I can’t recall the last time I bought a music CD. It’s probably been several years, so I’ve definitely been contributing to the slump in music sales.
Funny thing is, I haven’t been downloading MP3s, which the RIAA sees as the only significant reason CD sales are down. I’d suggest things like the economy and the price of albums might be a factor, but the RIAA would rather point the finger at Napster, Kazaa, and other methods of swapping music files.
It’s a well known fact that “music piracy” is rampant. A lot of people are ripping their CDs and sharing their MP3 files on the Internet, many not realizing there may be legal implications to their actions.
After all, you can record a song off the radio, just as you can record a television show or movie with your VCR. That’s legal. And you can legally copy music you own, such as making a cassette tape from an LP or CD – or ripping MP3s to play on your iPod.
Where things get murky is when you decide to allow others to access your music collection. It’s no more legal to share your MP3 collection over the Internet than it is for you to loan an album to a friend so they can copy it to tape. That goes beyond the personal use part of copyright law.
You own the album. You have the right to listen to the music. You have the right to make your own copy. But you don’t have the right to give away the copies you make; that’s a violation of copyright.
Piracy used to be clear-cut. It had to be an act of murder or robbery on the high seas, not within a nation’s territorial waters. And definitely not on land.
Yet piracy is the term applied most often applied to the unauthorized copying and distribution of software – and later to music swapping. The BSA, RIAA, and MPAA have deliberately picked a loaded term to make it a no brainer. Of course piracy is wrong.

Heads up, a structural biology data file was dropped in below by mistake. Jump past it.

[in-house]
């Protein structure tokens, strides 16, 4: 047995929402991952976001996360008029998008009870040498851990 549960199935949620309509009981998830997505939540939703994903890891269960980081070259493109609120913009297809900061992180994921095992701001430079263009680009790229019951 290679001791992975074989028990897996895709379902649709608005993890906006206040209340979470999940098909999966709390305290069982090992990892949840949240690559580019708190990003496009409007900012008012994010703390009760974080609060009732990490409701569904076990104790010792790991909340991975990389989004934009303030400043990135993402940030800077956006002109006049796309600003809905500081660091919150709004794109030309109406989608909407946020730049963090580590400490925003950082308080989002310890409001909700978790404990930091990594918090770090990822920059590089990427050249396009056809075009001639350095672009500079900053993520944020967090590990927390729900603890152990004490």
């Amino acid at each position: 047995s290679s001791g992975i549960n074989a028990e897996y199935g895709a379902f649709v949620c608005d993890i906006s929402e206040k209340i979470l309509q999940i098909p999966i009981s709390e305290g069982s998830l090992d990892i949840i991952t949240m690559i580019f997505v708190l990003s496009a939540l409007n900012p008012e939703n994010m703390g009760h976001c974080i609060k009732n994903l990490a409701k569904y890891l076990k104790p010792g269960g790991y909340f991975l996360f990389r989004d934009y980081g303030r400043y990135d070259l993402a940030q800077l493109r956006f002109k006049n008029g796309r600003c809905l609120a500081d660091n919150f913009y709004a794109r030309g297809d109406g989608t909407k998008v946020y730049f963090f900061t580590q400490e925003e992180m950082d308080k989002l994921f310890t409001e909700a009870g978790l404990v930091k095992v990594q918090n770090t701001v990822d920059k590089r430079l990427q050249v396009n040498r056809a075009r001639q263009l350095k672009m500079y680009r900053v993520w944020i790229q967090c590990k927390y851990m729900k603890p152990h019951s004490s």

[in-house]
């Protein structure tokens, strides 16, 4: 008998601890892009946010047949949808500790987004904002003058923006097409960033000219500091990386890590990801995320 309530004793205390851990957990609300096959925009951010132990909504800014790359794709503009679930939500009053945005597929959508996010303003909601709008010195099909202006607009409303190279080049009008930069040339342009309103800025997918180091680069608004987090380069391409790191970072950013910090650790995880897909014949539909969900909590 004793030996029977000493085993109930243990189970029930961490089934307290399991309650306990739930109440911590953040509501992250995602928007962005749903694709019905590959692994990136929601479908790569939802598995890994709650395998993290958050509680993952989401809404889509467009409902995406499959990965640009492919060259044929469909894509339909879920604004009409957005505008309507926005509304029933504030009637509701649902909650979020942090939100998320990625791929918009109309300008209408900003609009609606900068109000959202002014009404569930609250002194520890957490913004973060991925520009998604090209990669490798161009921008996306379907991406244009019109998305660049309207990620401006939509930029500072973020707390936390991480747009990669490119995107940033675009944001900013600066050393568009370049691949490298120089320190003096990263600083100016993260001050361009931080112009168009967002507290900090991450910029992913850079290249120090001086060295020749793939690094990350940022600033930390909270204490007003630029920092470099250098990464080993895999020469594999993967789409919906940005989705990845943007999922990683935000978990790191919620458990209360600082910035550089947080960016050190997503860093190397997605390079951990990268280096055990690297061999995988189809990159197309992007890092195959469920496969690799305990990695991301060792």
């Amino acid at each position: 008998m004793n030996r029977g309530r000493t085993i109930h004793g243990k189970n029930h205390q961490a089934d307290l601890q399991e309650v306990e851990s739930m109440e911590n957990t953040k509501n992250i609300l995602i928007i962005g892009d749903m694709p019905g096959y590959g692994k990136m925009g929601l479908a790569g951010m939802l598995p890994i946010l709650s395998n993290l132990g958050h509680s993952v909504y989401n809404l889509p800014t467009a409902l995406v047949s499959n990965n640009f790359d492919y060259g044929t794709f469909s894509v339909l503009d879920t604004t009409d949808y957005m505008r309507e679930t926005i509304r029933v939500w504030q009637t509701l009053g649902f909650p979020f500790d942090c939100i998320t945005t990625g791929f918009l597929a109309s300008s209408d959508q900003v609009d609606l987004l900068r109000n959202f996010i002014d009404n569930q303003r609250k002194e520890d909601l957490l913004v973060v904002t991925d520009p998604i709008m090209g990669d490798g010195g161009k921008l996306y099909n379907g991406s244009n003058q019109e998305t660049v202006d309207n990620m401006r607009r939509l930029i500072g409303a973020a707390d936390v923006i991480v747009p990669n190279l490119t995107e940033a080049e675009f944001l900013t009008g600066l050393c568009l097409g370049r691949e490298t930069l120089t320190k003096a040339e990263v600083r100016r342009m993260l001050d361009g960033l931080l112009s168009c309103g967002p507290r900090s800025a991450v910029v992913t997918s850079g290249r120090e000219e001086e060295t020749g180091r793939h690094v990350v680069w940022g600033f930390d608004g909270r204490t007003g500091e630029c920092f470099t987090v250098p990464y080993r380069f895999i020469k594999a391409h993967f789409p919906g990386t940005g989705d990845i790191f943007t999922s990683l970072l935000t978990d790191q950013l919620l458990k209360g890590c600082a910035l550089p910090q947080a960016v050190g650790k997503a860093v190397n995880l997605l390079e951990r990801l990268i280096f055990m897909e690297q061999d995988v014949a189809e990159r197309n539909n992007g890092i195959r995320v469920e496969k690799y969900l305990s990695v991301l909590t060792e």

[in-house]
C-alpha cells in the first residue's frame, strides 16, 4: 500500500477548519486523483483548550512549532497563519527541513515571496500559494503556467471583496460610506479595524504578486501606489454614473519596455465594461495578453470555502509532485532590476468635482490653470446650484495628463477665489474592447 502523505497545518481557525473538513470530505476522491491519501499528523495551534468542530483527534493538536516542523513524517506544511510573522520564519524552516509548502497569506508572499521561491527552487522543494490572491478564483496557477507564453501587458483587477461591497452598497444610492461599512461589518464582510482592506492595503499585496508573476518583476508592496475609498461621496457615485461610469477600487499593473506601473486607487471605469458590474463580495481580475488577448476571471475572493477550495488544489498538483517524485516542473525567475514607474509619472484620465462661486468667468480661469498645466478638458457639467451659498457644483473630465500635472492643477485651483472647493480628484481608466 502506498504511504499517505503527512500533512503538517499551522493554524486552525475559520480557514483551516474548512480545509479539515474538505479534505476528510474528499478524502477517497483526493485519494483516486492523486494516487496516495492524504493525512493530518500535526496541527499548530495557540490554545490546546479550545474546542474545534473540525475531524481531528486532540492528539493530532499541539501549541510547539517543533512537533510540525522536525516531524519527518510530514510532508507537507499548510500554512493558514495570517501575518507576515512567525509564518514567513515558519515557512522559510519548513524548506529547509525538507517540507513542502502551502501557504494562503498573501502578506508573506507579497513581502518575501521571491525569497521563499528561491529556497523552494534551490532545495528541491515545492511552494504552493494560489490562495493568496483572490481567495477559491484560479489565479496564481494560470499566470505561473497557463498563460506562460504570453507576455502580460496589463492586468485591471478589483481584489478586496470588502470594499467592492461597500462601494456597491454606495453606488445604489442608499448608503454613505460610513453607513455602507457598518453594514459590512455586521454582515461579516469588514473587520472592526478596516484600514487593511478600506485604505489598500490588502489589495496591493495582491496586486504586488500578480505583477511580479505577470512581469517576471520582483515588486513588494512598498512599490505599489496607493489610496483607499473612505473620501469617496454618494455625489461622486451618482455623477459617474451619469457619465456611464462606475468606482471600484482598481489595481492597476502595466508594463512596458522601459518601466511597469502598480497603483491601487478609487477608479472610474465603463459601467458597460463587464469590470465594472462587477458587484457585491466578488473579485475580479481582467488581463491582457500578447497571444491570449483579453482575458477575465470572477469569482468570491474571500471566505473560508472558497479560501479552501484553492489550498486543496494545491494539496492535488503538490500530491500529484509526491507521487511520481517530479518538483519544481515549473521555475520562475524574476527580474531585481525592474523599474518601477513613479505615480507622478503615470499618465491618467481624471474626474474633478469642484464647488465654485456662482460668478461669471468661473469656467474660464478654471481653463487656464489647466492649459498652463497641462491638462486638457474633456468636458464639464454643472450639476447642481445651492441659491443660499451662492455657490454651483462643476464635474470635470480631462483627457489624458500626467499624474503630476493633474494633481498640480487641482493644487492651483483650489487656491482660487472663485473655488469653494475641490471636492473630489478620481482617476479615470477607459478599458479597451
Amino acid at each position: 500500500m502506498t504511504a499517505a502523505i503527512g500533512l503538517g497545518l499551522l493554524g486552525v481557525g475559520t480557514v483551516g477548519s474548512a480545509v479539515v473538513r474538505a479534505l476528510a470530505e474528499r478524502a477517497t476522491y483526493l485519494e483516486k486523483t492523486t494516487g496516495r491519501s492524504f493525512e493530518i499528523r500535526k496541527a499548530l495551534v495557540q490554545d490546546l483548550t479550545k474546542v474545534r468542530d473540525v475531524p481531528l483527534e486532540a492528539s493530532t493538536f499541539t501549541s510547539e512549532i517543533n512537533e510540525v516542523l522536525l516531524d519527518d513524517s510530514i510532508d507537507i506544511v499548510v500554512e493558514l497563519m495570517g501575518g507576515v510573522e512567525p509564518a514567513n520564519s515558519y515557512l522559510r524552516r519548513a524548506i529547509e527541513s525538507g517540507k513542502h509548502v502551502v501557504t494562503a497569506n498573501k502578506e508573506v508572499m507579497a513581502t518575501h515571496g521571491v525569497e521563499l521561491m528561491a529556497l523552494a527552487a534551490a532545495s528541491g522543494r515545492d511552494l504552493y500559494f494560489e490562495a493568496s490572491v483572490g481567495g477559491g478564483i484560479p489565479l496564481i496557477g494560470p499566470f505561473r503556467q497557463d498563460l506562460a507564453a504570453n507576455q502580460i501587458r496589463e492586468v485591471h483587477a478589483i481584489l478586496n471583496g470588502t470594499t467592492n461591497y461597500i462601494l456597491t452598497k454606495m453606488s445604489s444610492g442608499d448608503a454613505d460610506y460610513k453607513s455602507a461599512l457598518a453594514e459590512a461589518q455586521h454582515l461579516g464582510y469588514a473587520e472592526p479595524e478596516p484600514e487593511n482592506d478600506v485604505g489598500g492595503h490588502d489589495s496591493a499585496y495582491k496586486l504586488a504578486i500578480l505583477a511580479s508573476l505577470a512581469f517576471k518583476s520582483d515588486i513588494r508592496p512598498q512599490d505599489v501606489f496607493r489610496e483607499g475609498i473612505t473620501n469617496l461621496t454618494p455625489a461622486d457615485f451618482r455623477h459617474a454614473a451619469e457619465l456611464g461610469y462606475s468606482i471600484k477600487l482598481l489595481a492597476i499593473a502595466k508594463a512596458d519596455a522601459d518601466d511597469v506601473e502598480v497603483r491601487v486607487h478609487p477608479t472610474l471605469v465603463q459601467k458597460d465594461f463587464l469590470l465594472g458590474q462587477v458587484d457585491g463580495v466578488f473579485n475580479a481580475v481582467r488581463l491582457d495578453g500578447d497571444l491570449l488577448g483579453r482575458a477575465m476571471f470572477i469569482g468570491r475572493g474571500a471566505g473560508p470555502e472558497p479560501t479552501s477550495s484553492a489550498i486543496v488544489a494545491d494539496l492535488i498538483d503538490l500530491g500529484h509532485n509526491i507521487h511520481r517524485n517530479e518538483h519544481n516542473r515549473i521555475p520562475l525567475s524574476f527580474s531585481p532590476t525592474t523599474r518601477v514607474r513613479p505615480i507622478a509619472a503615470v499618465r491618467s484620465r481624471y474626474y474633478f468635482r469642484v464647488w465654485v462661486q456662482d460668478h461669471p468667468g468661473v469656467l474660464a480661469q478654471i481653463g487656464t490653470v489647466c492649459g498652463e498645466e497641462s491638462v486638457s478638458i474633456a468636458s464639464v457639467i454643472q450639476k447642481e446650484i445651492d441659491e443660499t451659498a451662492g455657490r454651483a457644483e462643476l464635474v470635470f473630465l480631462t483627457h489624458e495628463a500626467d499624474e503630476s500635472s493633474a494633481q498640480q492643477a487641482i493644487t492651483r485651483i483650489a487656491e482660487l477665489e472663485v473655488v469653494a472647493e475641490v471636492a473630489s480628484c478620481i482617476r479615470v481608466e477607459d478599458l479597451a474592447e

Glossing over the fact that piracy is legally limited to actions at sea, we can easily see that sharing MP3s doesn’t constitute an act of murder. Hence, the MPAA must consider music sharing as robbery.
Robbery is defined as the theft of money or property from a person by force or threat of force. Nothing of the kind takes place when people share their MP3s on the Internet. There is no force or threat of force. There is no money or physical property taken.
File sharing doesn’t meet the definition of burglary, which is not done in the presence of a person, since nothing physical is taken. Nor does it meet the definition of theft, since nobody is permanently deprived of anything through file swapping.
The RIAA is suffering from the weak economy just like the rest of us, but rather than live with it or do something to improve music sales, they are attacking their own customers, extorting the life savings of college students, and accusing swappers of stealing, which is defined as “the unlawful taking, carrying, leading, or riding away of property from the possession of another person.”
Here’s one of their latest sound bites:
“Stealing music over the Internet is no different
than shoplifting CDs out of a record store.”